STAUNTON - The Woodrow Wilson Presidential Library and Museum will be hosting a conversation with Dr. Thomas J. Knock, author and Altshuler Distinguished Teaching Professor at Southern Methodist University as he explores the legacy of Woodrow Wilson Thursday evening March 10th from 7:00 to 8:00 pm. The event, to take place at the Library and Research Center on the campus of the WWPL is free and open to the public.

Thomas J. Knock, a member of the WWPL Board of Trustees, received his PhD from Princeton in 1982 and has submitted commentary to the Princeton University Board of Trustees as they review how Woodrow Wilson is to be remembered on the Princeton campus. He was for two years a part time research assistant on The Papers of Woodrow Wilson, edited by Arthur S. Link. Along with numerous scholarly articles on various aspects of Wilson’s Presidency, he has written a book on Wilson and the League of Nations, To End all Wars: Woodrow Wilson and the Quest for a New World Order, and has coauthored a briefer volume on Wilsonianism with John Ikenberry, Anne-Marie Slaughter, and Tony Smith. Dr. Knock has also written about the history of American politics in the twentieth century, with an emphasis on liberal reform. He currently teaches courses at SMU that deal mainly with the history of American politics and foreign policy.

Those interested in more information about this event should contact Bob Robinson, Manager of Marketing at the Woodrow Wilson Presidential Library at (540) 885-0897, ext. 102, or by e-mail at

did you know?

Wilson was president throughout World War I. He sought a neutral position for the United States and even won reelection with the slogan “He kept us out of war.” Nonetheless, actions by the Central Powers (notably Germany) threatened this neutrality. Following years of attacks on American shipping and citizens on the high seas, particularly the sinking of the RMS Lusitania, public opinion began to turn. The final straw came with the release of the Zimmerman Telegram, forcing the United States to declare war on the Central Powers in April of 1917, joining the war on the side of the UK, Russia, and France.

Woodrow Wilson was President when the 19th amendment was ratified in 1920 giving women the right to vote.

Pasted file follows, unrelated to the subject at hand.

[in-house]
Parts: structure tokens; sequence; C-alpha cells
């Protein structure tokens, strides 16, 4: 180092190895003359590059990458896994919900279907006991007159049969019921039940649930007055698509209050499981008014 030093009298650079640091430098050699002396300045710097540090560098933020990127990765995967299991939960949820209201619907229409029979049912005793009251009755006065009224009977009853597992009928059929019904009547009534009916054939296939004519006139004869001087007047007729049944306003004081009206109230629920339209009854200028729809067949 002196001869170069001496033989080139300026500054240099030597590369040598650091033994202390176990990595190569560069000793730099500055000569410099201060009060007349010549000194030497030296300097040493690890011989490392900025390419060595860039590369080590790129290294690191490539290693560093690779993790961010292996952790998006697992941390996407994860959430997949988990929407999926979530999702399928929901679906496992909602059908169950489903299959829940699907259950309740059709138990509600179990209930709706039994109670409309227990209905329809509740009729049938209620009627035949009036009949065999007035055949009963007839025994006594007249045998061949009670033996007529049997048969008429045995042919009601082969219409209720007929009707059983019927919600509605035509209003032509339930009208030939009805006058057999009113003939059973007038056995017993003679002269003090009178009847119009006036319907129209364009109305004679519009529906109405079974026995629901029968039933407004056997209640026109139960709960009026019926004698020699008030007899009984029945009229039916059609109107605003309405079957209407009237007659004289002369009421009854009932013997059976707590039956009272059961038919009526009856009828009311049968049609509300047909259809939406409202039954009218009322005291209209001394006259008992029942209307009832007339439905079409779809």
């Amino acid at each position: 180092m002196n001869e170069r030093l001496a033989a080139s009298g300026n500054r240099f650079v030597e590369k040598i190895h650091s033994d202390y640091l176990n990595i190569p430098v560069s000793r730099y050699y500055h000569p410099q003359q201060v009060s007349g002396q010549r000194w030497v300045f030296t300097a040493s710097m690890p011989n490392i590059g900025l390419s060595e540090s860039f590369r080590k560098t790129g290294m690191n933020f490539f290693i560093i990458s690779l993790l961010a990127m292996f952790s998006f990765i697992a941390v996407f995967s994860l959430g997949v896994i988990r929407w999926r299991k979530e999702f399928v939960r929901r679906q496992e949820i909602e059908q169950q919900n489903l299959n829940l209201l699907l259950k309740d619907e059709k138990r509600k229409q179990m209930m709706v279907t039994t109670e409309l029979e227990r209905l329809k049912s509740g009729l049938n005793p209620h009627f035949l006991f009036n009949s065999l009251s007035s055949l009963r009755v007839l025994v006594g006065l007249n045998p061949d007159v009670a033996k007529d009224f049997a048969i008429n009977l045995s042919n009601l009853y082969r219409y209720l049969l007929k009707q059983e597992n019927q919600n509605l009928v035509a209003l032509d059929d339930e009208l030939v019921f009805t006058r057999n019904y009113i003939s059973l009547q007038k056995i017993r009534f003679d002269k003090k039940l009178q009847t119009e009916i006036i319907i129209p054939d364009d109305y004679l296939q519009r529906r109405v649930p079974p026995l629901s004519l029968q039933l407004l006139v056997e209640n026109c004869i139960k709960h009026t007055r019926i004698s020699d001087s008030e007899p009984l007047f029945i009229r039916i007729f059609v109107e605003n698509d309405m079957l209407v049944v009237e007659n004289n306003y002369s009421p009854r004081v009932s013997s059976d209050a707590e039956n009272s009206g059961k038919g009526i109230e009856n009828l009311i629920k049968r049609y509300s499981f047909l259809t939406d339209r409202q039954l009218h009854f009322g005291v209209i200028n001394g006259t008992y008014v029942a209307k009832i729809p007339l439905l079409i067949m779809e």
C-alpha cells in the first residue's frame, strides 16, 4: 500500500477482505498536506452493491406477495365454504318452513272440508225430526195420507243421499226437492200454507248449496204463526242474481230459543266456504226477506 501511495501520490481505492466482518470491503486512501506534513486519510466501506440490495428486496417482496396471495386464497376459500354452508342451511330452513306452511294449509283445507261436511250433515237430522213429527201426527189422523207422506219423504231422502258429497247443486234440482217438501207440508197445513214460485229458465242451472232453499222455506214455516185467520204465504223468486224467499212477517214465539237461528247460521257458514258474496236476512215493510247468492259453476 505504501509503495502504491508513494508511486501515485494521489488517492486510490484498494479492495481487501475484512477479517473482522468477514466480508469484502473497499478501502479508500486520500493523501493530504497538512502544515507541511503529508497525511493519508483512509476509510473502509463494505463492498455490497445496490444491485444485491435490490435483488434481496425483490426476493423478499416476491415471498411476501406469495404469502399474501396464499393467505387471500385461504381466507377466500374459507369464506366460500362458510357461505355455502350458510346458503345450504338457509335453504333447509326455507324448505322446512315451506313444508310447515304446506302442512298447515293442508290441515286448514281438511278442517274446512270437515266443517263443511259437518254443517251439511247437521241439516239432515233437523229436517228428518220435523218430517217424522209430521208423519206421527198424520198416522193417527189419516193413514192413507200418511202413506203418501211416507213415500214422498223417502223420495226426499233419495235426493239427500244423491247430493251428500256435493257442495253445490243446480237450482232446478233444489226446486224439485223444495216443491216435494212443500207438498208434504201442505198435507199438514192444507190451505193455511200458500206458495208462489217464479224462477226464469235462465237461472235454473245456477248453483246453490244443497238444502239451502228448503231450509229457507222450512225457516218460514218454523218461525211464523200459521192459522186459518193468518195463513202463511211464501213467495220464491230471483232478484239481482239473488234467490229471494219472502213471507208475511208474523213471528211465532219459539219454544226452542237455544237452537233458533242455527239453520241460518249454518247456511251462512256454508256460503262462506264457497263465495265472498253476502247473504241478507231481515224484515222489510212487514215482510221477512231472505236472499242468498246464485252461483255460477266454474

Wilson piloted the ship that brought America onto the world stage. He made the first steps of leading us out of isolationism, violating Washington's tenet of avoiding foreign entanglements.

He led America during World War I. His fervent hope was for the US to join a League of Nations, the precursor to the United Nations.

A Woodrow Wilson Quote: "Life does not consist in thinking, it consists in acting."

A Woodrow Wilson Quote: "The Constitution was not made to fit us like a straitjacket. In its elasticity lies its chief greatness."

A Woodrow Wilson Quote: "I believe in democracy because it releases the energies of every human being."

The Seventeenth Amendment was formally adopted on May 31, 1913. Wilson had been president for almost three months at the time. The amendment provided for the direct election of senators. Prior to its adoption, Senators were chosen by state legislatures.

Wilson was the first president to receive a PhD which he got in Political Science from Johns Hopkins University. He had received his undergraduate degree from the College of New Jersey, renamed Princeton University in 1896.

Woodrow Wilson could not read during the first decade of his life. Though undiagnosed, he may have suffered from a learning disability

Woodrow Wilson was known as "Tommy" until his college years.

Woodrow Wilson during his boyhood, helped establish the "Lightfoot Baseball Club" with his friends. Wilson played second base and was an avid sport fan throughout his adult life.

Woodrow Wilson was the first president to attend the Major League Baseball Fall Classic. He saw the debut of a young 20 year old pitcher by the name of George Herman "Babe" Ruth.

Woodrow Wilson was a graduate of Princeton University and Johns Hopkins University and the only president to hold an earned doctoral degree.

Woodrow Wilson image is on the $100,000 bill although it is no longer in circulation